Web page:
The Assigned Reading

June 2, 2012

University education often prioritizes the interest and convenience of the professor over that of the student.  Overworked, underpaid, and readily discarded adjunct faculty members might strenuously disagree.  But their employment is derivative of the form designed by, and for the pleasure of, comfortably ensconced full professors.

One way in which higher education commonly prioritizes the interests of the professor is to begin with the assumption that students should be exposed, whenever possible, to cutting-edge developments within a given field.  That is, after all, the kind of information that seems interesting and sensible to the professor.  How could a good educator justify a form of instruction that would provide less than the latest information?

The problem with the cutting-edge approach is that it assumes the student is, or can quickly become, able and willing to read and take interest in publications that appeal to the professor.  The concept is, in essence, that the student will discover salutary absorption in the assigned readings just as soon as s/he becomes like the tenured academic.  This is a generally unrealistic, sometimes browbeating, and occasionally inhumane expectation.

Students are not always required to peruse the latest literature in its original language – in, that is, the verbiage published in peer-reviewed journals.  Instead, they often abosrb such material via that soporific known as the textbook.  A good textbook can be as condensed and valuable a reference work as the dictionary, and approximately as engaging.  Alternately, students may be assigned chapters from books by famous authors, so as to point toward putatively interesting ideas while minimizing the risk that the young learner will become undesirably fascinated with any such work, in an unscheduled detour that could persist for weeks on end.

Education of this nature is a hard slog.  In my many years as a student in higher education, I have learned that there is no subject too interesting to resist being converted, by the university, into an interminable exercise in tedium.  Those pupils who do survive such ordeals with an enduring excitement about the subject seem to be those who somehow discover that it is truly interesting, notwithstanding the impression generated by the professor and the readings.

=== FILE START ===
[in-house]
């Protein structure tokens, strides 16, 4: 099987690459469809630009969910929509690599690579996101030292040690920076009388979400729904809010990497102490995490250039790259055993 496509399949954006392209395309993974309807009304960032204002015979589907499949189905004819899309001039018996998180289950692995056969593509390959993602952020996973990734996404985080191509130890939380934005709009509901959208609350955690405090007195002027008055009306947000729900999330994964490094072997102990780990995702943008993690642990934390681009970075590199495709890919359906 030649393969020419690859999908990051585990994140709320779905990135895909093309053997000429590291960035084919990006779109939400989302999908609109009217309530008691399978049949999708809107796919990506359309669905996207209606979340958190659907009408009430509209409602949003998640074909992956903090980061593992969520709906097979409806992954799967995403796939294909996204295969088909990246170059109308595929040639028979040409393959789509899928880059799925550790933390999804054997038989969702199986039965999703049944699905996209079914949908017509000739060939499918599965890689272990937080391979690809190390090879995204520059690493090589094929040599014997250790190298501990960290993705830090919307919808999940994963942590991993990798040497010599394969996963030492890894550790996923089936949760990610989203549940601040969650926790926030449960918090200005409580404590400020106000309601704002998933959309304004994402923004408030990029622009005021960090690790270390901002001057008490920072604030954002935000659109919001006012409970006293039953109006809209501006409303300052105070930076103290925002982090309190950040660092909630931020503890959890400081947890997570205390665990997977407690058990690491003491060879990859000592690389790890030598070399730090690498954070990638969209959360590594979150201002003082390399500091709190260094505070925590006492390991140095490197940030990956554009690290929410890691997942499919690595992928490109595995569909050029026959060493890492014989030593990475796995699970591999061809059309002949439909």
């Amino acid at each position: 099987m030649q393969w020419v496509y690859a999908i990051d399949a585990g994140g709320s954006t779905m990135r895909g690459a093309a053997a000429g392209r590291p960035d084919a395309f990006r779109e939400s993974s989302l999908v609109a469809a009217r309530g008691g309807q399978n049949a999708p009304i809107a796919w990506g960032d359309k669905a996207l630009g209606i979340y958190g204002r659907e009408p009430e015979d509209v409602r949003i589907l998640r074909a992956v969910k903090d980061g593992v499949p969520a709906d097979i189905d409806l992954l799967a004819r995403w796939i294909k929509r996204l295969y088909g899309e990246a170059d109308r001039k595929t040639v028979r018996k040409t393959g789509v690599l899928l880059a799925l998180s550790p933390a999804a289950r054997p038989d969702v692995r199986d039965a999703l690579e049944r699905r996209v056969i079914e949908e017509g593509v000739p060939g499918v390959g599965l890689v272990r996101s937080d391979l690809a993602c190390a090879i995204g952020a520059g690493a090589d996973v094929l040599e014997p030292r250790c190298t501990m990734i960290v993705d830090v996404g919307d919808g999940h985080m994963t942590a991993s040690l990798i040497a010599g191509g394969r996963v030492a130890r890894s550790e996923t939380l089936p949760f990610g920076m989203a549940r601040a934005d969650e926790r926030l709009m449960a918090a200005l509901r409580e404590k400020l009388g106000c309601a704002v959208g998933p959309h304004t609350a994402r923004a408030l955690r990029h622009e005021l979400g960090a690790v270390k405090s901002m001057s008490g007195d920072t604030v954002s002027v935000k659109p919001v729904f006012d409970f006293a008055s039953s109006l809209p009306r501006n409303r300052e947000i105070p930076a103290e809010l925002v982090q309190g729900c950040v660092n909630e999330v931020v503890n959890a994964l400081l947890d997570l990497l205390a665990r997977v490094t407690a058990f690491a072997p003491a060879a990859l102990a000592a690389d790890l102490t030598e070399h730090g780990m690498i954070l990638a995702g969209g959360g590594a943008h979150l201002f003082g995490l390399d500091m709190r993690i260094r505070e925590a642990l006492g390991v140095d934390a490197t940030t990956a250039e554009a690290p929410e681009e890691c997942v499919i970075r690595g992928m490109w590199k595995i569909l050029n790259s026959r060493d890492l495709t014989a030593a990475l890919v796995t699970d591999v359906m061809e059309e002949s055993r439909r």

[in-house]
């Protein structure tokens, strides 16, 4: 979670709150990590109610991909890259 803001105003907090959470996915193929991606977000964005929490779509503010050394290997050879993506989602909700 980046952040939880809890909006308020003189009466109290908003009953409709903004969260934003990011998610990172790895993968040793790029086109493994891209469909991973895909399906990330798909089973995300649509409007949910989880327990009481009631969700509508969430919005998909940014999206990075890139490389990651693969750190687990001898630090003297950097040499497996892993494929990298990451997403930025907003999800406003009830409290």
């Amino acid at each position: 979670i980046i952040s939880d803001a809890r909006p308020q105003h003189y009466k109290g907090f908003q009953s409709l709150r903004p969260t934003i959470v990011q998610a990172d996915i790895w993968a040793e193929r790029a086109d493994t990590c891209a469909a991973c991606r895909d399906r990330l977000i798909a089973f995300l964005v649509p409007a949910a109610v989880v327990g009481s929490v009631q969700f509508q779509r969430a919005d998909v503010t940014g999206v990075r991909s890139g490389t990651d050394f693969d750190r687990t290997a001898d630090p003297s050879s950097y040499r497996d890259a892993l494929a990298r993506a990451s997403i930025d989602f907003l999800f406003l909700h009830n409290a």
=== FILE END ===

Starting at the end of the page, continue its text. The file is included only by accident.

This is not to deny that some professors, textbooks, and peer-reviewed articles do an excellent job of mirroring and even accentuating the appeal of learning about a given topic.  It is just that this does not seem to be an accurate description of most professors, readings, and courses.

As just suggested, books have the potential to fascinate readers, but at the price of requiring days, weeks, or even months to explore and ponder satisfactorily.  The point of an original book (as distinct from a derivative textbook) is precisely that the author has ample space to build a world in which the reader might like to wander.  This is true not only for novels, but also for good nonfiction.

Learning from a book can be a sprawling, open-ended enterprise.  In another post, I have provided an illustration of how even a brief text can stimulate a welter of thoughts and questions.  Derrida has been described as believing (correctly, it seems) that writing “always leads to more writing, and more, and still more” (Rorty, 2008, p. 105).  An editor will tend to want to prune it back, at the very time when a devotee may want to hear more – provided, that is, that the writing is written in terms s/he can understand.

What seems to be needed is a hybrid:  a kind of book writing that whets the appetite of the learner rather than ruining it.  That is, the flawless, scholarly translation of a classic book that could take months to master is not necessarily the same as the edition that an introductory reader will find most intriguing.  This is an argument, not for CliffsNotes, but rather for Squashed Philosophers and other, perhaps more engaging paraphrasings and condensations (e.g., my own restatement of Plato’s Republic).  The elaborations and complexities that excite a senior professor can easily be overkill for the undergraduate or even the graduate student.  Assigning a chapter rather than a book does not necessarily change the ratio of clarity to obscurity within a text; it just provides relief to the student who comes to understand, implicitly, that s/he is supposed to feel better when the onerous assignment is past.

There is a conceit, within contemporary higher education, that a professor has somehow “covered” a subject, or an author, when a certain number of pages have been assigned and in some sense glanced at for a certain amount of class time.  There is pressure to cover many subjects, and this tends to be the degree of attention they receive, with predictable effects upon students’ potential interest therein.

This post has suggested that sometimes less is more – that it may be more effective, at least in some fields and with some kinds of authors, to assign readings geared to students’ reading level, at a pace and in a direction compatible with their developing interests.  The concept is, in other words, that weak interest should be regarded, not as the student’s default mindset, but rather as an indication that the dictates of rote subject-covering have diverged from what students are inclined to learn, to remember, and to pursue in further detail later.  But as admitted at the outset, this approach to assigned readings is apt to diverge from convention and bureaucratic convenience.


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